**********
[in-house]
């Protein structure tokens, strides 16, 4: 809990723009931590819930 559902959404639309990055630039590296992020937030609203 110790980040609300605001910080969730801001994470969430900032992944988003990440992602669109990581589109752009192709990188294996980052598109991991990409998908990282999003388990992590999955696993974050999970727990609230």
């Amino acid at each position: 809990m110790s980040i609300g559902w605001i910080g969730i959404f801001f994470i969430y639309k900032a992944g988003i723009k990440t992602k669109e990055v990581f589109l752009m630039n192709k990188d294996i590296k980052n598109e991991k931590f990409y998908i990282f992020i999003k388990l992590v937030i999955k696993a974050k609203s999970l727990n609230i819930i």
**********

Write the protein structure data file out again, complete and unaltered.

[in-house]
């Protein structure tokens, strides 16, 4: 809990723009931590819930 559902959404639309990055630039590296992020937030609203 110790980040609300605001910080969730801001994470969430900032992944988003990440992602669109990581589109752009192709990188294996980052598109991991990409998908990282999003388990992590999955696993974050999970727990609230």
């Amino acid at each position: 809990m110790s980040i609300g559902w605001i910080g969730i959404f801001f994470i969430y639309k900032a992944g988003i723009k990440t992602k669109e990055v990581f589109l752009m630039n192709k990188d294996i590296k980052n598109e991991k931590f990409y998908i990282f992020i999003k388990l992590v937030i999955k696993a974050k609203s999970l727990n609230i819930i």